I've prepared an album of images from the weekend's two events for those who would like to see what it looked like. My apologies that it took a couple of weeks to get this out. For the moment, I am still working a day-job and preparing for a couple of upcoming trips. I also like to add captions to all of my photos, which takes more time than editing them, but I think some viewers prefer to have a bit of context. Take a look, if the spirit moves you!


/Kevin Madore

Museum Discussion / Lerro Photography Charter on the WW&F >>>Photo Album<<<
« on: February 02, 2021, 09:19:34 PM »
On the weekend of January 16-17, 2021, Lerro Photography of Glenolden, PA held a limited attendance photo charter at the Wiscasset, Waterville & Farmington Railway Museum in Alna, Maine. Although there have been some photo charters around the US in the last 9 months, they have been few and far between due to major concerns about COVID 19 and some significant travel restrictions as a result. Never the less, with some careful planning, abundant precautions, mandatory testing, a smaller than normal group of photographers....and some significant weather challenges, the WW&F Museum and the Lerro Team were able to pull off a really nice 2-day event in the woods of Maine. The charter featured authentic freight and mixed trains, pulled by WW&F Locomotive #9, and running on most of the museum's in-service track. Day 1 featured some very difficult weather conditions, that included a cold, wind-driven rain pretty much all day. Despite the weather, we managed to get most of the scenes that we planned. Day 2 featured a lot of clouds, but some sun, and much more comfortable conditions for photography. As an added attraction, Monson Locomotive #3 joined in on the show and we had 2 steam trains to work with, both led by historic Maine 2-Footers.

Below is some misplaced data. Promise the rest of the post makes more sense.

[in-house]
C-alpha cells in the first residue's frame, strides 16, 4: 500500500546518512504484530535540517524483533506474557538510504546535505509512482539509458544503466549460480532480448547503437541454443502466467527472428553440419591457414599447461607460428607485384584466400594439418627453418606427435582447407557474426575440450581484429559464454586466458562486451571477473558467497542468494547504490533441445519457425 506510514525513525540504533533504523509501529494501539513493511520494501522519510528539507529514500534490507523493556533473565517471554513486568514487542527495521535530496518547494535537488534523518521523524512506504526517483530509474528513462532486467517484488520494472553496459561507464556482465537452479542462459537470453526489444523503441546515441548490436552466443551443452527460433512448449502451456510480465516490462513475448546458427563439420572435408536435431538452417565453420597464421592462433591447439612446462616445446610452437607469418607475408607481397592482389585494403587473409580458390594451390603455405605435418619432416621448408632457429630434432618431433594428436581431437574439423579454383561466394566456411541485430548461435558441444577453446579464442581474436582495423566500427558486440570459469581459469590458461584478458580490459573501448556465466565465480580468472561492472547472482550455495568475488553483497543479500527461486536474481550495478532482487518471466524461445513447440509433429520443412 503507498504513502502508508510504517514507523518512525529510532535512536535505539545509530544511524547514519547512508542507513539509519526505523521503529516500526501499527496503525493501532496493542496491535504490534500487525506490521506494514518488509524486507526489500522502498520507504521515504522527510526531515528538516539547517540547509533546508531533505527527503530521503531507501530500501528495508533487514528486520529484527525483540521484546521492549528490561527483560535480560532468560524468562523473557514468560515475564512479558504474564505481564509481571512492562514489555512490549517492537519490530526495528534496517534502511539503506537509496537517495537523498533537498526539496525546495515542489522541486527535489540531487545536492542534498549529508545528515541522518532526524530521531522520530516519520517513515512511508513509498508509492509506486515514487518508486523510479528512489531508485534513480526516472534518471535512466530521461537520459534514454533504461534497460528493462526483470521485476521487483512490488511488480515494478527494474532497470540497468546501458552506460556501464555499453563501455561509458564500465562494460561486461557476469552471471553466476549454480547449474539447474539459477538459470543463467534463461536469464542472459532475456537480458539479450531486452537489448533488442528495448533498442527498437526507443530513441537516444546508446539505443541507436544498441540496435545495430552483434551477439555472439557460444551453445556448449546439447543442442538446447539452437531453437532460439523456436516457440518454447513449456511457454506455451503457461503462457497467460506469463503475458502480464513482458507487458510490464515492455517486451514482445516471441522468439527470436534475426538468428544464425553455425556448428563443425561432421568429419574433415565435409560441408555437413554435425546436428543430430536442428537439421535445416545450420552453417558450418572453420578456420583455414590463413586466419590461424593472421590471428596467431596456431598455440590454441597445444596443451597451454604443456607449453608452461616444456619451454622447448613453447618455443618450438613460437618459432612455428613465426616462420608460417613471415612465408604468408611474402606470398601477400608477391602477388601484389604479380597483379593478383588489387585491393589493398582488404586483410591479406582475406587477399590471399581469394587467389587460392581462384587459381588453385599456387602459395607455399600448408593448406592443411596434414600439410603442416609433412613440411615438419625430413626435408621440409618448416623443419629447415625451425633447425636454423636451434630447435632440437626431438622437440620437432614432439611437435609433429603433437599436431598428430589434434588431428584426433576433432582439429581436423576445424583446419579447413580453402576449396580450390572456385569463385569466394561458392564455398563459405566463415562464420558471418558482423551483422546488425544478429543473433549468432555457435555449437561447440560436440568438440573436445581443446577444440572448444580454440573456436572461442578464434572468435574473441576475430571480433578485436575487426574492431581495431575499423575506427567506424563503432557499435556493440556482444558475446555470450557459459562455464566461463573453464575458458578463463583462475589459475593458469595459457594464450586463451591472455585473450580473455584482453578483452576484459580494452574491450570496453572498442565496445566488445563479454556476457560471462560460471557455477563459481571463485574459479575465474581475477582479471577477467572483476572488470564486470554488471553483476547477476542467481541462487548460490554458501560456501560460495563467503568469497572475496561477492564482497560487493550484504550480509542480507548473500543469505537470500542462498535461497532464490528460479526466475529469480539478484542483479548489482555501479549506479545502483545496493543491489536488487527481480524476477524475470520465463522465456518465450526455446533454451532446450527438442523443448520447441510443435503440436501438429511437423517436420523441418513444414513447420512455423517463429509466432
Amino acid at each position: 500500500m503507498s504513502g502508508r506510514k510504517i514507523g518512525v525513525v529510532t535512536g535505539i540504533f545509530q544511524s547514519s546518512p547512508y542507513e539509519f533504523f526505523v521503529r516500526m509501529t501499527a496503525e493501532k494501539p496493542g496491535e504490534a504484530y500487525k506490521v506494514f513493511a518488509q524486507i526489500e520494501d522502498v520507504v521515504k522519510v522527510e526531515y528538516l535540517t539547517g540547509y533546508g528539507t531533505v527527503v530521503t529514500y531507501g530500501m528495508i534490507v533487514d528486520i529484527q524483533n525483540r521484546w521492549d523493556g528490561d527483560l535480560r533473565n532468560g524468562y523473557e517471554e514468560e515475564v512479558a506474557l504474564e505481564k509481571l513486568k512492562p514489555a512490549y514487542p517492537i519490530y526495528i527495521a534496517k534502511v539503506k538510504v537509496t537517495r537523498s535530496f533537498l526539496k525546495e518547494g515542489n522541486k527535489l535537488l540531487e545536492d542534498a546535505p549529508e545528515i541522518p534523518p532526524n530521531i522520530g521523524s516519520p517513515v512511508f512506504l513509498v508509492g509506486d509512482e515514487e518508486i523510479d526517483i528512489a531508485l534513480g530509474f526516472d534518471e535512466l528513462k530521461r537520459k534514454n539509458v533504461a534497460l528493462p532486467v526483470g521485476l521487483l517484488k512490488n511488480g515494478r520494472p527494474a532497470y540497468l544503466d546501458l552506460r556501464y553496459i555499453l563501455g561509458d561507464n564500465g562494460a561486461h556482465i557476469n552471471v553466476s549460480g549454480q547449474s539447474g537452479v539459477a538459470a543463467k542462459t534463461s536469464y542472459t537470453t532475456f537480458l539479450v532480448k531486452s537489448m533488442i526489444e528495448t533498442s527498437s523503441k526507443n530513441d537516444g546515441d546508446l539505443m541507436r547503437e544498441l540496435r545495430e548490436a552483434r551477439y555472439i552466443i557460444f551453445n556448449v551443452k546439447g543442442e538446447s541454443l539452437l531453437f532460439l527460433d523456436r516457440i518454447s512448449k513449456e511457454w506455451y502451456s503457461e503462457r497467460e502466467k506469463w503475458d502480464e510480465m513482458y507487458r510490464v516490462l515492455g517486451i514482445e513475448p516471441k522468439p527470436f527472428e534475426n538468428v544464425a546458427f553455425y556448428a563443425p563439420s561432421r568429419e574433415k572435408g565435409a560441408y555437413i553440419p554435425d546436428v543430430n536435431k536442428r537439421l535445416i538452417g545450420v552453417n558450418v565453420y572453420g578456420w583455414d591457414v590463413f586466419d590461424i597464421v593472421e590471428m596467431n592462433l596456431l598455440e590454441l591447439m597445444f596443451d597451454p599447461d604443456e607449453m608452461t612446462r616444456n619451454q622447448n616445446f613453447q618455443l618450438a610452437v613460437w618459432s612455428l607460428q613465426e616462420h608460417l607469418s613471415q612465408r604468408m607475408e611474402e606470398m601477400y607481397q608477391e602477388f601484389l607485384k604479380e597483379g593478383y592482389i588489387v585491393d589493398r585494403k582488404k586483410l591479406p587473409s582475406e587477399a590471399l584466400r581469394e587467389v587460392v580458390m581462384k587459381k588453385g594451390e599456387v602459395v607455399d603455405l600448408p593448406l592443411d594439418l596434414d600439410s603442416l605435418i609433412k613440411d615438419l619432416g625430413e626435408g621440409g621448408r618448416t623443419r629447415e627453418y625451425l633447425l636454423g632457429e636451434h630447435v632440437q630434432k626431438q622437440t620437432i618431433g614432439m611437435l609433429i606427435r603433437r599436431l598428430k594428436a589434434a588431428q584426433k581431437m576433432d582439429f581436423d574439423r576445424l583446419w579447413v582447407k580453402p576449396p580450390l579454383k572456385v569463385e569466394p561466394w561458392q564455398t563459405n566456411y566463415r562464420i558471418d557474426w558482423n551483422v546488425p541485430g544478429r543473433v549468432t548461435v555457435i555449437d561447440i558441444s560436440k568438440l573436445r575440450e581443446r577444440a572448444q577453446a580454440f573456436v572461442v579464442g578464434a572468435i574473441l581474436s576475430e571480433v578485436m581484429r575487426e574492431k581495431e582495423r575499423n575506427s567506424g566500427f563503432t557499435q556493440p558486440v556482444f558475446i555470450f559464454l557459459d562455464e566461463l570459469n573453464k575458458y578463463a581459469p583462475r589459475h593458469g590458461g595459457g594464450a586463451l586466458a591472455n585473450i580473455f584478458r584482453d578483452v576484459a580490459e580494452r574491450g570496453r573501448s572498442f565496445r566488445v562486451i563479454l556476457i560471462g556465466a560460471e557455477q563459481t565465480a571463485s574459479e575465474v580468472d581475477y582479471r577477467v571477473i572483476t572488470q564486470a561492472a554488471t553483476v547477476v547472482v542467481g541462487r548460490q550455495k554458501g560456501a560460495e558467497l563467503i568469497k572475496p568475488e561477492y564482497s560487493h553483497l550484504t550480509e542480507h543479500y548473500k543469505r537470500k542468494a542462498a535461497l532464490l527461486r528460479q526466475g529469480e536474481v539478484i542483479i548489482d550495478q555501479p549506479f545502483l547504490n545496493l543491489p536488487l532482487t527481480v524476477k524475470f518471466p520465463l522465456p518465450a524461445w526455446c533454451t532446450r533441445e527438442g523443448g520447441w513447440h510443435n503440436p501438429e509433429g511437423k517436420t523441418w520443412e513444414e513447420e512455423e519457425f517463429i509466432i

Special thanks are due to Ed Lecuyer and Brendan Barry for their efforts to help coordinate this event, and of course, to the train crews who volunteered to come out and make it all happen, despite the tough conditions on Saturday. 

For those who would like to see how it all turned out, I've created a Flickr Photo Album featuring some of my favorite scenes. Check it out when you have a few minutes!

Thanks for looking!

/Kevin Madore

Museum Discussion / Dynamo Productions Charter >>>Photo Album<<<
« on: November 04, 2020, 10:03:34 AM »

Apologies that it took a couple of weeks for me to review and process the images from the October 18th charter that was organized by Dynamo Productions.   It was a beautiful day and the operations that were conducted produced some very nice photos.  These were some of the best fall images that I've shot in Maine since John Craft's charter, way back in 2008.   My, how things have improved in so many ways since then.   I think I shot about 850 frames that day and it is always tough to narrow that down to a set of pictures that's large enough to tell the story, but short enough to keep people's attention.   Here's the album that I've put together for this event.  It includes a few pix from the put-way, which is always worth sticking around for.

Thanks to Daniel Day and Ben Bourrie of Dynamo Productions for organizing the trip and creating a very nice plan for the day.    Thanks also to the museum crew for executing a pretty ambitious shooting schedule and putting on a great show in the process.